Barcelona’s 1992 Olympics went down in history as a real milestone for the city. One of its most defining aspects was the creation of kilometres of artificial beaches, that stretch from Barceloneta Beach to Nova Mar Bella.
The organizers of the 1992 Olympics wanted to achieve more than just a sporting legacy. Their main goal was to use the games for a huge Barcelona urban renewal plan, using public funds to improve the city’s infrastructure. The prime example is the Port Olympic seafront, which was a semi derelict area at the time. This was transformed into miles of beach, where restaurants, bars and cafes now thrive. New ports were created and new metro lines installed.
Up on the hill in Montjuïc some of the most iconic Olympic venues in history were constructed and still attract thousands of visitors each year. The Estadi Olímpic Lluís Companys was home to local Barcelona football team RCD Espanyol and now hosts various sporting events. Palau Sant Jordi hosted the artistic gymnastics, volleyball final and handball final of the 1992 Olympics. To this day it is still used for multi-purposes, and has becoming especially popular as a music venue for big name bands and artists.
One of the most iconic images from the 1992 games is the stunning backdrop to the diving competition held at the Piscina Municipal de Montjuïc swimming pool. As the divers prepared to dive, the spectators could see a panoramic view of Barcelona and the Sagrada Familia. This pool is open to the public in the summer, so if you’re planning a visit to Barcelona in the next few months be sure to check it out!
New beaches (imagine that!), landmarks and public modern art sculptures were also a lasting legacy of the Olympics in Barcelona. One of the favourites with tourists and beach goers is Frank Gehry’s statue of a giant gold fish based close to the Casino and right by one of the regenerated beaches of Barceloneta, especially made for the 1992 Olympics in Barcelona. The fish has become one of the symbols of post-Olympic Barcelona, it is 56 metres long and 35 metres high. The sunlight reflects perfectly in the scales of this sculpture that overlooks the waterfront of the Olympic Marina and surrounding beaches.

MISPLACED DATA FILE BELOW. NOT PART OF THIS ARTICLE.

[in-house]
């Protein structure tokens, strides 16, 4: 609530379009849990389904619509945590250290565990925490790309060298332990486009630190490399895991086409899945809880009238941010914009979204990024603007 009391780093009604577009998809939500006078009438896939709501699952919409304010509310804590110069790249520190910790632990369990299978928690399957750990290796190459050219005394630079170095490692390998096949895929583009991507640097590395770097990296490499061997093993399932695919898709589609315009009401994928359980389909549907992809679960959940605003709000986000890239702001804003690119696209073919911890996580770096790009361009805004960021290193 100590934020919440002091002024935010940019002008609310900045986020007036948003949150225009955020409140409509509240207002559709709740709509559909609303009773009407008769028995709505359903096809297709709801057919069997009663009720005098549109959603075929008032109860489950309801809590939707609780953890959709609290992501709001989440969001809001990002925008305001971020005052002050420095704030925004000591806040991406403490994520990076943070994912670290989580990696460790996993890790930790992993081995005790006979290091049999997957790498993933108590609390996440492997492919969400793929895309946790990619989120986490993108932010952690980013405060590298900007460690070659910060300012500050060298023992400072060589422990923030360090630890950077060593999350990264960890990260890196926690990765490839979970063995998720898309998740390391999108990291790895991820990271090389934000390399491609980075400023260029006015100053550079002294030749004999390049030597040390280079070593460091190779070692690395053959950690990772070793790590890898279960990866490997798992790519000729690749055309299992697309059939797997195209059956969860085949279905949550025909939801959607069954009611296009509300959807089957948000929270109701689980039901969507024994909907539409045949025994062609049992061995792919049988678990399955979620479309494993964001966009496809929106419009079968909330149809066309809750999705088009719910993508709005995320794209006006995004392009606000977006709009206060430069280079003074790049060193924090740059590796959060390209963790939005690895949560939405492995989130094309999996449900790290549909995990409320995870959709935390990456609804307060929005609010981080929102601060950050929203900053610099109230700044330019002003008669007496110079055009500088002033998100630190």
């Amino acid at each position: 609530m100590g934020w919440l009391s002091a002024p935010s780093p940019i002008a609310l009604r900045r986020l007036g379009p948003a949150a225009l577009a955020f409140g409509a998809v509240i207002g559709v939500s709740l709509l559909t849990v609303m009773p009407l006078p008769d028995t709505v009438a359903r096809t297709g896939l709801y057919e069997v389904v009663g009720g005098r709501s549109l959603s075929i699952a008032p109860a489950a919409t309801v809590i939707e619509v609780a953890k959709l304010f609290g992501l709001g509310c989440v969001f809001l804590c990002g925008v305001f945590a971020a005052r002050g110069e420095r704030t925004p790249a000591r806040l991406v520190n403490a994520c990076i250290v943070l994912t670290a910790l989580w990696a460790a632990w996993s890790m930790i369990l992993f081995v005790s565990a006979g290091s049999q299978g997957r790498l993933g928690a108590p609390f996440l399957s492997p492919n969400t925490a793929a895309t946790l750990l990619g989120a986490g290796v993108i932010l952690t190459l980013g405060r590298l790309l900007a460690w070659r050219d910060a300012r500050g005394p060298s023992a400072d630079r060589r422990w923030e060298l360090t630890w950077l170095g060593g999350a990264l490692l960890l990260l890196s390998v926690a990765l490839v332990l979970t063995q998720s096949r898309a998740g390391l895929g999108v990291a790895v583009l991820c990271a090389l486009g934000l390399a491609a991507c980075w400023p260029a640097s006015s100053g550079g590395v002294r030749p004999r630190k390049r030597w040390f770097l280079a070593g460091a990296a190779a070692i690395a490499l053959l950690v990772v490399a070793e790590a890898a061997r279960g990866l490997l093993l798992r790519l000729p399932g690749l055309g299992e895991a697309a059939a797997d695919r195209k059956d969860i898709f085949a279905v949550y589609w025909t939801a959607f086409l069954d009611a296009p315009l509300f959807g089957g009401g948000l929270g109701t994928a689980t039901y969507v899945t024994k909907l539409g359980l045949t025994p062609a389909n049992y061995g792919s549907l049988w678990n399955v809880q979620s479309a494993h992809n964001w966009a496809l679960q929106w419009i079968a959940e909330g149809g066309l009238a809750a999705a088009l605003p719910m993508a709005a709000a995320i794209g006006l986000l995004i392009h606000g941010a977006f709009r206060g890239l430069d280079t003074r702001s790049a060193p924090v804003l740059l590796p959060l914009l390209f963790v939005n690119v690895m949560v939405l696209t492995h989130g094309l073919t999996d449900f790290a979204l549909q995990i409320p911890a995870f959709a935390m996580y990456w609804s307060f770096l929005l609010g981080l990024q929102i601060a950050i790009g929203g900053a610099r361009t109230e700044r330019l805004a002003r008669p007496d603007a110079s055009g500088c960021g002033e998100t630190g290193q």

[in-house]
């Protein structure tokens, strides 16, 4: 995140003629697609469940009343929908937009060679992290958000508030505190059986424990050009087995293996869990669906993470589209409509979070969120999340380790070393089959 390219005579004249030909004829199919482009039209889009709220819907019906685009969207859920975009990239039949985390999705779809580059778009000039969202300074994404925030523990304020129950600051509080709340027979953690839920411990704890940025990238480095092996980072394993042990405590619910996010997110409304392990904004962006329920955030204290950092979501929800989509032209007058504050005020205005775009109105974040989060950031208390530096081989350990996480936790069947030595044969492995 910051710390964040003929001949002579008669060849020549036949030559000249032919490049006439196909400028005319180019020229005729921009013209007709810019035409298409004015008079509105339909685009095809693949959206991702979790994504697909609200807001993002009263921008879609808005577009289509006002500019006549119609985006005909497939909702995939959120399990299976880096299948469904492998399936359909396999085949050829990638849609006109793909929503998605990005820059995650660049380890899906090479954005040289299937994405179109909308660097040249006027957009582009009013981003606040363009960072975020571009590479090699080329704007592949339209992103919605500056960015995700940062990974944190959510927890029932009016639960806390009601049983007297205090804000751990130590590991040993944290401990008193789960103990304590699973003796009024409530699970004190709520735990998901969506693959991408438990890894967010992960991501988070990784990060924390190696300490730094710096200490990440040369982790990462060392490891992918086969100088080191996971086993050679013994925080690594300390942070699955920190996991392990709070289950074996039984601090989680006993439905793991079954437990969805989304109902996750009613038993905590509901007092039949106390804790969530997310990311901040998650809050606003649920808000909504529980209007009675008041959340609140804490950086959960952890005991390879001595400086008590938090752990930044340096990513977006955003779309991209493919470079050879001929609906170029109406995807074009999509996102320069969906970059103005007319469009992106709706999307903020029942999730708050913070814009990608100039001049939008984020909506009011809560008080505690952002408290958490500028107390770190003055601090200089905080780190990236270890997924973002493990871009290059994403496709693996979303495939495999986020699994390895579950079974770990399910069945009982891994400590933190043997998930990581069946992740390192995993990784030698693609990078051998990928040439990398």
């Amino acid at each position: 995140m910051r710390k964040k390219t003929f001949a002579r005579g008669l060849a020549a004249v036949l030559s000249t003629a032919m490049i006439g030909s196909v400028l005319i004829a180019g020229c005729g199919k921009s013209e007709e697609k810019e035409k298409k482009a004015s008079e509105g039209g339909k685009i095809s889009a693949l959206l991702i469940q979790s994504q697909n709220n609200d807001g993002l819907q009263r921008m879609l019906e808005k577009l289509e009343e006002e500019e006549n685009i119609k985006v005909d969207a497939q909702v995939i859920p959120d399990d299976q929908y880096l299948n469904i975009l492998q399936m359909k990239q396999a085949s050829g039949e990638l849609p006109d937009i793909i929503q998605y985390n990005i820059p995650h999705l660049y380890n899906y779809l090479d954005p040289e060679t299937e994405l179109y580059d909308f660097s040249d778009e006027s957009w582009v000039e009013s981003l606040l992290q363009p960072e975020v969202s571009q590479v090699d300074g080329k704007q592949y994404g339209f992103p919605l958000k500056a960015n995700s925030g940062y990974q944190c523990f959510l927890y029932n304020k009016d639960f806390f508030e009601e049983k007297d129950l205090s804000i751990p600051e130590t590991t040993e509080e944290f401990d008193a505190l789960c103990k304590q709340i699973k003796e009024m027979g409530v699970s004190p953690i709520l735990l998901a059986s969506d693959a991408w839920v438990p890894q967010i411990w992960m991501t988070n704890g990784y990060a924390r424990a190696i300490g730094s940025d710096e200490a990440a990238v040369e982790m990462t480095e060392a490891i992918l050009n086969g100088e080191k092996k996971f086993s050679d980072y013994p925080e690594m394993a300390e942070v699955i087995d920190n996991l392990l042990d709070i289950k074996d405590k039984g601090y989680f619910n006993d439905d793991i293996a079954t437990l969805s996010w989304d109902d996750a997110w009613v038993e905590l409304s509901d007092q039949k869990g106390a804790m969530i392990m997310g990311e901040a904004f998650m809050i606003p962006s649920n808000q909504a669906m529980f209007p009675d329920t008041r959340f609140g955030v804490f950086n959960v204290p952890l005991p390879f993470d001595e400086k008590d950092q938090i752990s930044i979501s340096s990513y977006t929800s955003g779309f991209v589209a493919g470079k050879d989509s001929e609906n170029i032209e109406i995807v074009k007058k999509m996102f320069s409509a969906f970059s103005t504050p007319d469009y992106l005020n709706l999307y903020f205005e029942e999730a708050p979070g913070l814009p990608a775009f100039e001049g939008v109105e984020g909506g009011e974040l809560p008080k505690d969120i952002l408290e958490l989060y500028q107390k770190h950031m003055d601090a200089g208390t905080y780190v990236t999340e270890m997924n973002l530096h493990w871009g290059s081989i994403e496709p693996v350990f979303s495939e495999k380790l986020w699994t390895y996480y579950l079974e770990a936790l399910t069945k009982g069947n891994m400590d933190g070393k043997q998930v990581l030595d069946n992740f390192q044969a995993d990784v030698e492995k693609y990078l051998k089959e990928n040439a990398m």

The Barcelona Olympics changed Barcelona’s image worldwide, from a ‘local’ European city to a ‘global’ tourist city. The city attracts many thousands of new visitors and is now considered one of the top ten tourist cities in the world. Although not always popular with the locals, it is recognised (even more so in the current economic climate) that tourists are vital to this city. If it were not for the 1992 Olympics the Barcelona we know and love in could have been a very different city.